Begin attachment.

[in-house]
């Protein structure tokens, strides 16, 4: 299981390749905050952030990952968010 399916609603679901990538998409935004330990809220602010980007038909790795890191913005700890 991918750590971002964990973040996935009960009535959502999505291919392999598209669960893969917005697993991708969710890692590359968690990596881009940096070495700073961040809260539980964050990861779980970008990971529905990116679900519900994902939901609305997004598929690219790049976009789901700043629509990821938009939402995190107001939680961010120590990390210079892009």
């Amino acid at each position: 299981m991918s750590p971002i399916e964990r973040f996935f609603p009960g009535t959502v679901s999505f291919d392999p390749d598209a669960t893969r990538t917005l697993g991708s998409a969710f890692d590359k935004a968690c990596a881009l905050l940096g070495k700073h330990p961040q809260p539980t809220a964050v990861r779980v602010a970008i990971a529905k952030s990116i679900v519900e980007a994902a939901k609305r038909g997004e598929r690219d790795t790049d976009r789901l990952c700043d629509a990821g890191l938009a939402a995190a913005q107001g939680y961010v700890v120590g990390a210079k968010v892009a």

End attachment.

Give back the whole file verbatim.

[in-house]
């Protein structure tokens, strides 16, 4: 299981390749905050952030990952968010 399916609603679901990538998409935004330990809220602010980007038909790795890191913005700890 991918750590971002964990973040996935009960009535959502999505291919392999598209669960893969917005697993991708969710890692590359968690990596881009940096070495700073961040809260539980964050990861779980970008990971529905990116679900519900994902939901609305997004598929690219790049976009789901700043629509990821938009939402995190107001939680961010120590990390210079892009």
């Amino acid at each position: 299981m991918s750590p971002i399916e964990r973040f996935f609603p009960g009535t959502v679901s999505f291919d392999p390749d598209a669960t893969r990538t917005l697993g991708s998409a969710f890692d590359k935004a968690c990596a881009l905050l940096g070495k700073h330990p961040q809260p539980t809220a964050v990861r779980v602010a970008i990971a529905k952030s990116i679900v519900e980007a994902a939901k609305r038909g997004e598929r690219d790795t790049d976009r789901l990952c700043d629509a990821g890191l938009a939402a995190a913005q107001g939680y961010v700890v120590g990390a210079k968010v892009a």